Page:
Our results were picked up by the New York Times, who published a photo of the odd skin infection. That photo grabbed the attention of a team of scientists at the National Zoo who had been trying to identify a skin fungus that was killing frogs in their captive populations. The article was also seen by a team in Australia who had an organism infecting the skin of dead frogs in the field and in the lab. Behind the scenes, Dr George Rabb worked to bring these three groups together at the University of Illinois in late 1997 to compare samples and exchange information. It was there that we all realized for the first time that we had evidence for a novel pathogen that seemed to be responsible for the global decline of amphibians. We also learned that it had a name, Batrachochytrium dendrobatidis, or Bd.
It was time again to find another new field site. This time I had more than a hunch that it was moving along the Cordilleras that run through Central America. This time I knew what I was doing, and I was going to stake out a place and wait for this thing to arrive so that I could see what it did, and hopefully figure out how it moved and where it occurred, so that we could figure out how to stop it. Finding a protected area at higher elevations and with road access was more difficult ñ east of Fortuna was an extensive area of Indigenous Reserves, and areas of heavily grazed grasslands. I spent many days driving into the mountains only to end in small towns surrounded by pastures and see the forest far off in the distance. Some places, like the mountain streams above the town of Santa FÈ, I would continue to visit every year, but this was not yet an official park, and there was no lodging close to the forest.
So I set up research transects in Parque Nacional Omar TorrÌjos, a national park just above the town of El CopÈ in Central Panama. After the old growth oak forests of montane Costa Rica and western Panama, I was not impressed by the relatively low elevation cloud forest at El CopÈ. The forest had of the large mammals. The road sucked. It was hot. And boy, those trails were steep! Wherever you went, you had to climb up eventually. But there was a small house where we could sleep and store our gear. Living right on the Continental Divide meant we could see both the Atlantic and the Pacific Oceans on clear days. Not only did the park straddle the Continental Divide, but it was also located at the eastern end of the Cordillera Talamanca, and the beginning of the Cordillera Central, so it was a biogeographic crossroads between the North and South American faunas, and also between those from the Atlantic and Pacific slopes. The longer we surveyed, the more species we found ñ eventually reaching 74 species of amphibians and over 90 species of reptiles. I was back to thinking that if Bd did not appear, I would have decades of research to do on all these amazing species. But of course one day in 2004 Bd arrived at the site, and within a week we found our first dead frog. We collected 400 dead and dying animals in the next three months, until there was nothing left to collect. In the end, the dead frogs represented almost all of the species known from the site, all possible life styles, and all possible habitats of tropical frogs. This unfortunately, was the proof we were looking for that Bd was an invasive pathogen, spreading through naive populations of amphibians from southern Mexico to Central America. I would explore this idea further by studying the history of population declines in South America and showing that the timing of population declines of harlequin frogs (Atelopus) in the 1970’s and 1980’s was consistent with the spread of Bd through the Cordilleras of the Andes, and that this pattern had no relationship to changes in climate over that period.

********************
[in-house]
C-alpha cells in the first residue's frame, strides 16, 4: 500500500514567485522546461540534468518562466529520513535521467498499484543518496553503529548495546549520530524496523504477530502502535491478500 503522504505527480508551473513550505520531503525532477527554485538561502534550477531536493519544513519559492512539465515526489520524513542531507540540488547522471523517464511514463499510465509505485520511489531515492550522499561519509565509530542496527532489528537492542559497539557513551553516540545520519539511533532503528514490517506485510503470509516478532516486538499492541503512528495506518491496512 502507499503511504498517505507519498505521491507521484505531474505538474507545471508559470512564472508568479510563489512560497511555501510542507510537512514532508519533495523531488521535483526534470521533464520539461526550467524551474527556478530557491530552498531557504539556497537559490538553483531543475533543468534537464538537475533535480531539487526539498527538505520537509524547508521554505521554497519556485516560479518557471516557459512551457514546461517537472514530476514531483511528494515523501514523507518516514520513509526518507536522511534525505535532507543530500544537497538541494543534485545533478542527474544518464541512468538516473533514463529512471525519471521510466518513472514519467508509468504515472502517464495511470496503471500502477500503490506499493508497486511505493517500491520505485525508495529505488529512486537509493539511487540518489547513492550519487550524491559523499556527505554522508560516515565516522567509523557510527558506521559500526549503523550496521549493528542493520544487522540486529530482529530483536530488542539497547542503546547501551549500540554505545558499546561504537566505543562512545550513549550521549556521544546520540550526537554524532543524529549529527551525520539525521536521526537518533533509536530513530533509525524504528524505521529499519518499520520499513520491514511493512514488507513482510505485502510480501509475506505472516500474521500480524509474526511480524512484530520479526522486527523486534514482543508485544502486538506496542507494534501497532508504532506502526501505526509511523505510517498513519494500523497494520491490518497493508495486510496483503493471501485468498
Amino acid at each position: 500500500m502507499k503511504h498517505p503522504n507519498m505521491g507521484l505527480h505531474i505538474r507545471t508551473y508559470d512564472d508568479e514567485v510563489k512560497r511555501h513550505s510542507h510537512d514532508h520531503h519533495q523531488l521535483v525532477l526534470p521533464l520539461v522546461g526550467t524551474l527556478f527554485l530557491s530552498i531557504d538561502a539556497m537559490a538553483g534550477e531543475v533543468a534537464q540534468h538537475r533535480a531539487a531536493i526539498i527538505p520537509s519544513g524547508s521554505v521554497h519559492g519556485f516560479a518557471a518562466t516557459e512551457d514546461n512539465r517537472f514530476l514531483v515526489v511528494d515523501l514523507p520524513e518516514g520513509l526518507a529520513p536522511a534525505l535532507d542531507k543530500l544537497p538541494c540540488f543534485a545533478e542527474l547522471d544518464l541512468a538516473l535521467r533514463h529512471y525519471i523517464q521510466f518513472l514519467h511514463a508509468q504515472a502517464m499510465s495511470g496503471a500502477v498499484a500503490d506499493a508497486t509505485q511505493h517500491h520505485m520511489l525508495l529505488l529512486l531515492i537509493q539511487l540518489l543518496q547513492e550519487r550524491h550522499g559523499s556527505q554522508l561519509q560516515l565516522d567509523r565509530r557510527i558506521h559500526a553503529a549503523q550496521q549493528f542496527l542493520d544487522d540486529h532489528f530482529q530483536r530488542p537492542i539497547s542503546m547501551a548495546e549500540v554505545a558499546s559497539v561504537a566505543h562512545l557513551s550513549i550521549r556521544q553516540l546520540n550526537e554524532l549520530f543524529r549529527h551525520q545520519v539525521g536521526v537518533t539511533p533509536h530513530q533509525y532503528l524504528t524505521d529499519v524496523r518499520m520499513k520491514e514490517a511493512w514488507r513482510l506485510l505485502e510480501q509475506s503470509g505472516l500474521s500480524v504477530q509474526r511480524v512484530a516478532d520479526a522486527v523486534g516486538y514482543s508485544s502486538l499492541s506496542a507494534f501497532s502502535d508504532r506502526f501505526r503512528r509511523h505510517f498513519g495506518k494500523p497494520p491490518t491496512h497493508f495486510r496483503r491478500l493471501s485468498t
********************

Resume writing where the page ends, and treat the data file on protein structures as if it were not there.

For the past few years I have been working in the eastern-most region of Panama, all the way up to the Colombian border. These sites are a diverse mix ñ all are in the mountains, but some are quite low in elevation, or are on the drier Pacific slope, while others are the equal of any site in the Talamancas of Costa Rica. I no longer spend years at one site, but visit several sites every year. Access is more difficult ñ sometimes we use horses to survive the five-hour hike up the hill, or we charter small planes to fly us in between the mountains and onto tiny grassy landing strips in the middle of the jungle where jaguars still roam. We are quantifying changes in the abundance and species richness ofthese sites, swabbing frogs to determine their disease load, and marking animals to figure out whether their demography has been affected by disease. We are also looking for evidence that survivors are evolving resistance to disease by comparing the genetic composition of frogs sampled ahead of the wave to those sampled after the wave has passed through. For a while, I had hoped that some of these sites might be uninfected, and allow us to watch the epidemic again. But this time we arrived too late ñ all these sites were Bd-positive during our first visit, and have already declined. How much they have declined will never be known ñ most of these sites were unexplored, and we had no list of species collected.